X-Engine is determined to become the general-purpose storage engine for big data volumes in the MySQL ecosystem. We are continuously optimizing storage structures, compression algorithms, read and write performance, and stability in order to provide optimal cost performance.
X-Engine provides some unique advantages. You may use it as an integrated online database for historical data to fully compress data tables without sacrificing read and write performance. According to our test results, in a standard TPC-C test, the transactions-per-minute-C (tpmC) of X-Engine is basically the same as that of InnoDB. If your application uses MySQL databases and has large write volumes, X-Engine is a great choice to significantly reduce storage costs while meeting query requirements. X-Engine is well suited for logging, message archival, and order storage.
X-Engine is more than a system designed for research. It has aimed to deliver value to users from the very beginning. It has been used in the Alibaba Group for over two years and has completely replaced our original history databases for core transactions and DingTalk messages. In these applications, it has achieved the expected results: reducing the costs of the transaction history database by 33% compared to the original HBase databases, and reducing the costs of the DingTalk message history database by 60% compared to the original MySQL with InnoDB.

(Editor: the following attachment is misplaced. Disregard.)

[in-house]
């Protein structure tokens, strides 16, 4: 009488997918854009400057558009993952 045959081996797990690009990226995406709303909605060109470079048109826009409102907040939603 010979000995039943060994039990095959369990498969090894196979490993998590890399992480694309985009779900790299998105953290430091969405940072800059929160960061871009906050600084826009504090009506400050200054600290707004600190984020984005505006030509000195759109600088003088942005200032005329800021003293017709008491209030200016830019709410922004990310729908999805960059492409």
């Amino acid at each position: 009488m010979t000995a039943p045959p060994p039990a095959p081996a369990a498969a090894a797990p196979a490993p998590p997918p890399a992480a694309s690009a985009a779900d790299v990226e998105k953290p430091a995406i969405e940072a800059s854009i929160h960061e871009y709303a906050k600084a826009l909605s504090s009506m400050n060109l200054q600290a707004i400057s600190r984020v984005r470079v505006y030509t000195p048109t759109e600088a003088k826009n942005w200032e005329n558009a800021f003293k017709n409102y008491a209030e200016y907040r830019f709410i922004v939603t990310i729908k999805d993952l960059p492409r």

Currently, X-Engine is only available in RDS for MySQL 8.0. To use X-Engine in RDS for MySQL 5.6 or 5.7, migrate your data to RDS for MySQL 8.0 and configure X-Engine to take it into effect. To apply X-Engine, set the default storage engine to X-Engine, or set the storage engine to X-Engine when creating a table and use X-Engine with other engines. Also, change the storage engine of an existing table to X-Engine by running the following statement: alter table
your_table engine = xengine. Note that this operation locks the table and copies the data, and the time for performing this operation varies depending on the volume of the stored data.
For more information about operations, parameter configurations, and limits, refer to X-Engine Documentation.
As X-Engine is the storage engine for MySQL, X-Engine must be continuously improved in terms of its compatibility with MySQL systems. In the future, based on the most urgent needs, some features such as foreign keys will be gradually enhanced and more data structures and index types will be supported.
The core value of X-Engine lies in cost performance. Continuously improving performance at lower costs is our long-term fundamental goal. X-Engine is constantly exploring new approaches to operations such as compaction scheduling, cache management and optimization, data compression, and transaction processing. X-Engine will not be limited to a storage engine for single-node databases. In the future, it will serve as the core of the Alibaba proprietary distributed PolarDB to provide enterprise-level database services.